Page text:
Monochrome Watches
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Ulysse Nardin Diver 42mm, the Brand’s New Entry-Level Watch (Exclusive Live Pics)

This neo-vintage styled dive watch is the new portal to Ulysse Nardin collections.

| By Xavier Markl | 3 min read |
Ulysse Nardin Diver 42mm

Just a few weeks ago, on the occasion of the Monaco Yacht Show, Ulysse Nardin unveiled its new Diver Chronometer, a streamlined and cleaner take on the emblematic model. This collection is now complemented with a smaller 42mm model (vs. 44mm for the Diver Chronometer). Most importantly, not only does the diameter change, but this watch will be the new entry-level piece of the brand. For those looking for a Ulysse Nardin watch, the new Diver can be yours for CHF 5,800. Let’s take a closer look at the new Ulysse Nardin Diver 42mm.

Ulysse Nardin Diver 42mm

If the design inspiration remains the same, with a concave bezel and a domed sapphire crystal, the new Diver 42mm is not just smaller. This three-hander has a cool neo-vintage look. The uncluttered dial has a pleasant grained texture with a sand-blasted finish and retro-styled beige indications. It also includes a surprising line of text, which actually is the longitude and latitude of Le Locle, Switzerland, the hometown of the brand. As you would expect from a dive watch, the new models feature luminescent hour markers and hands, a unidirectional bezel with a 60-minute scale and the appropriate water-resistance (300m).

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The case of the Ulysse Nardin Diver 42mm has also undergone a subtle redesign. Certainly, it now measures 2mm less in diameter but that’s not all. It has been “toned-down” with no more protective device around the crown (for a more discreet and more retro style) and the lugs are also slightly slimmer. Yet, the signature elements of the UN Diver, such as the stepped lugs, the combination of brushed and polished surfaces, or the larges notches on the bezel, are still present. No more integrated rubber strap either, as Ulysse Nardin chose to be more classical here.

Powering the new Ulysse Nardin Diver 42mm is the automatic calibre UN-816 with hours, minutes, central seconds and date (a relatively discreet window at 6 o’clock). This movement is based on a Sellita SW300, extensively modified by Ulysse Nardin to incorporate in-house silicon components for the regulating organ. Operating at 28,800 vibrations per hour, it boasts a 42-hour power reserve. The solid caseback is engraved either with an anchor motive or a shark (for the blue shark edition).

There is a wide range of straps to choose from: textile or calf leather straps in black or dark blue. The watch can also be worn on a Milanese mesh bracelet if you are up for a more steely, offbeat yet stylish option, or on a classic diver-styled steel bracelet. Last, there is a Blue Shark limited edition (300 pieces) in blue PVD-coated steel with orange accents.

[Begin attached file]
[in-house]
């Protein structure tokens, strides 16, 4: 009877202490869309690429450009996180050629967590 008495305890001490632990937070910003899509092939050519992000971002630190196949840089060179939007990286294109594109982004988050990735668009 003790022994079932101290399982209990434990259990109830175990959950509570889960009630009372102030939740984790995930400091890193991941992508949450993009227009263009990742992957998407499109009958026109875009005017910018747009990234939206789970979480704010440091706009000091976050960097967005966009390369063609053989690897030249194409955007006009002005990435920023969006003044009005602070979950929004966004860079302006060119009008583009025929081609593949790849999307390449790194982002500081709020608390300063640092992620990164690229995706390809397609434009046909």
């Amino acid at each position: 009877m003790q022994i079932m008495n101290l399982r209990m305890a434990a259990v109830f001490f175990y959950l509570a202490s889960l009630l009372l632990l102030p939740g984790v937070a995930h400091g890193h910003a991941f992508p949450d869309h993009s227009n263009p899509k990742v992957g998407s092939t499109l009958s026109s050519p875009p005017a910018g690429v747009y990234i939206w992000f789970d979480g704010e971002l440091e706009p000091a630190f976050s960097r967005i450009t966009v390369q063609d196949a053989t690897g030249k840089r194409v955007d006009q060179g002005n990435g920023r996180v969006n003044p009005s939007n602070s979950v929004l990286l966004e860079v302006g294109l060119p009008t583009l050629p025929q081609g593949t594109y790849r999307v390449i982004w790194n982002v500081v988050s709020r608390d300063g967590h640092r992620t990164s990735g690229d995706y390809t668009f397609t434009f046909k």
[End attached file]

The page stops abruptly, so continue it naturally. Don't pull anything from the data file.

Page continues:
The Ulysse Nardin Diver 42mm retails for CHF 5,800 on textile or leather strap and CHF 6,500 on a Milanese mesh bracelet. As a comparison, the Diver Chronometer 44mm with in-house movement comes in at CHF 7,900 on a rubber strap. The Blue Shark limited edition retails for CHF 6,800. For more information about the new Diver 42 mm watches, please visit

And below, a few live shots:

12 responses

  1. Podrían montar Miyota, ya puestos.
    Meistersinger lo montar y no pasa nada.

  2. Yeah, the Sellita would put me off this one despite looking great and being a more desirable size. The Chronometer model, on the other hand, is up there with Blancpain’s FF Milspec as one I’d consider getting if I ever ventured into deeper waters than my bath.

  3. I don’t see the Sellita to be a problem. Before, the UN divers had an ETA 2892 and these were excellent watches. Other mnufacturers, too, used that movement and are now equipped with Sellita-based movement, expecially in ther entry level models. I am more put off by the design copies of various IWC watches, especially the Aquatimer bezel and Ingenieur hands.

  4. Not bad – will look at it when it falls to street prices.

    My main worry is about the bezel – does anyone know if that is a rubber inlay? I hate those and feel that they really cheapen a watch; alright it’s not too bad at this price level (though it would still be a no-no for me), but those rubber rings around the dials of Freaks are an abomination!

  5. someone said Sellita??…someone said 5’800 bucks???…well, what a clever trick all these brands that build new facilities and show blasting balances have…get a movement who market price is $280…case it in a fancy case use the name of a brand that was established on the roots of traditional horologic values and sell it for 20 fold higher price….ooops, wonder when the hype will be over….sad, very sad….

  6. Or, you could get a Seiko SPB077 that looks better and actually has a legit in-house movement for just over a grand. Sure, you don’t get that extra 100m of water resistance but who is going down 300m anyway??? Seiko really makes it hard to take any of these Swiss brands that use 3rd party movements seriously. Especially when they are charging several thousand dollars for them..

  7. Is the UN brand worth a 600% markup on similar offerings from decent watchmakers (not all microbrands)? Keep trying.

  8. Is the UN brand worth a 600% markup over similar offerings of decent manufacturers (not all of them microbrands)? Keep trying.

  9. Nothing wrong with Sellita I have a Christopher Ward diver, 600m resistance ceramic bezel , sapphire crystal works well, well built less than a fifth of the price


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